Course Development – Page 13 of 17
, 2017-08-16 06:18:43,
Course Design: Budgeting
Planning your Budget
Disc golf course designs are very flexible. The scope of your project, target audience, and your imagination all play an important role in defining the “personality” of your course. A simple 9-hole course can be built on as little as two acres for around $3500. You can expect to utilize one to two acres per hole for a championship caliber course.
Disc golf courses can be installed in phases and upgraded over time. Concrete tees, benches, trash cans, practice targets, alternate pin placements, and bridges are all features that can be added after your course is first established.
Investing in a course designer can be the best investment you make in your disc golf course. Look to spend $400 per hole for a designer’s services. This will usually include marking tees and target positions, flagging trees for removal, and sketched out maps of the course and individual holes with appropriate par for the course. The cost is a bargain over the life of a well designed course.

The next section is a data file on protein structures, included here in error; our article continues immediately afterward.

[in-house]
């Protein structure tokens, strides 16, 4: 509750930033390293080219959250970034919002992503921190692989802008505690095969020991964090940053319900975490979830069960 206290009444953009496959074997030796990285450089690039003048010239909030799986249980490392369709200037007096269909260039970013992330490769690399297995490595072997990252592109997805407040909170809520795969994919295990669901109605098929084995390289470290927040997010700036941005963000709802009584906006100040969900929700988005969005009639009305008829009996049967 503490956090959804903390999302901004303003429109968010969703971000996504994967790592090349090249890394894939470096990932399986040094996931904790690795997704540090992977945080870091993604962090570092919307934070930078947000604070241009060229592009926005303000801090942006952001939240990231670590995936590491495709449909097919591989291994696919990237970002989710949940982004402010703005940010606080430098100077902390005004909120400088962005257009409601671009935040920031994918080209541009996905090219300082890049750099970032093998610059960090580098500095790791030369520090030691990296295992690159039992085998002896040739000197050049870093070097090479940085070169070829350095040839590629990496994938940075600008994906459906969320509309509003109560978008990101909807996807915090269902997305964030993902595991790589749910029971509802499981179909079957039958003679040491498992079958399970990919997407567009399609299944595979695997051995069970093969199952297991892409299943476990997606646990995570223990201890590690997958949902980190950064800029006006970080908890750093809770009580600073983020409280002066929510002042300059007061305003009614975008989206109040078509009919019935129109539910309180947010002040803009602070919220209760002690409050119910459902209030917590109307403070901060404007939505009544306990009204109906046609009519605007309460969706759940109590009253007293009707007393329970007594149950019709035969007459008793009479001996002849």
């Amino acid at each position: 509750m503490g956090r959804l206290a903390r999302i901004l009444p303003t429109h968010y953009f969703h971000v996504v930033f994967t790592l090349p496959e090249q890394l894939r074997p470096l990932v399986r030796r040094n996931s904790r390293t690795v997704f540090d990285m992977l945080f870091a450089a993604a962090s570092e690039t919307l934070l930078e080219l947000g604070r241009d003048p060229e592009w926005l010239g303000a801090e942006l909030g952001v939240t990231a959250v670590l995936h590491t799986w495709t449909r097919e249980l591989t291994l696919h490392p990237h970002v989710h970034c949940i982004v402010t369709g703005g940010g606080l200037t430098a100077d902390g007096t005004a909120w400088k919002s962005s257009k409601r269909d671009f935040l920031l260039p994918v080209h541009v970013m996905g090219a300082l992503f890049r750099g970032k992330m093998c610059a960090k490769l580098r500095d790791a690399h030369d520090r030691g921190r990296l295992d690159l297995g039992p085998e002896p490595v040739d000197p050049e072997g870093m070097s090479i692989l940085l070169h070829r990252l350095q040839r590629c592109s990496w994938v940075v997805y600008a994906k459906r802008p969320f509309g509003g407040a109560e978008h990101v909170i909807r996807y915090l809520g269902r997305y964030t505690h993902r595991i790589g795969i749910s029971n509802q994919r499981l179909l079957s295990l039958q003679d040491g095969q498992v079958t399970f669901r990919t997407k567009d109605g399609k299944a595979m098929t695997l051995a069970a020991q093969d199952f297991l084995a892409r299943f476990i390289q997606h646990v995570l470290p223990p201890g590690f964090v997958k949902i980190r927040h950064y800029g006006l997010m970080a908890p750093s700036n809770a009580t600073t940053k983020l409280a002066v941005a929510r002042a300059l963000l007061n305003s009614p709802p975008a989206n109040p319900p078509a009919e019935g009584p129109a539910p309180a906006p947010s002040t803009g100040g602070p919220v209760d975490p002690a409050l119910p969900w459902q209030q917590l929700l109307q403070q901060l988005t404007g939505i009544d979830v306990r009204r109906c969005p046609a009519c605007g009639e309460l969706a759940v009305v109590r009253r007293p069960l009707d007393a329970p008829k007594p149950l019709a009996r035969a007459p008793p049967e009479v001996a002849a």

Targets are the most important piece of equipment for your course. Innova targets are highly visible, good looking, great catching and long-lasting. The DISCatcher® PRO28 is approved by the Professional Disc Golf Association for Championship Level play.
Tees provide a surface from which disc golfers “tee off”. Tees should be as maintenance-free and slip-resistant as possible. Choose a tee (natural, artificial, or concrete) that suits the needs of your course and budget. Innova can recommend options and provide instructions.
Tee signs provide information such as the par, distance, routing, and any obstacles for the hole. There is a tee sign option to fit every budget.
Materials & Expenses
Don’t forget to budget for additional items such as bags of concrete, locks, weed-killer, wood for tee forms, gas for power equipment, and even chainsaw blades. Budget more time and effort for wooded holes that require tree cutting and clearing. Open holes should require much less preparation.
Partnering for Success
While you may have all the resources to build your course; equipment, materials, labor; you may be missing one aspect that can increase your exposure and also help balance your bottom line. Working with a promoter can help you build connections to the disc golf community and generate sponsorship that can reduce your investment initially and over time.
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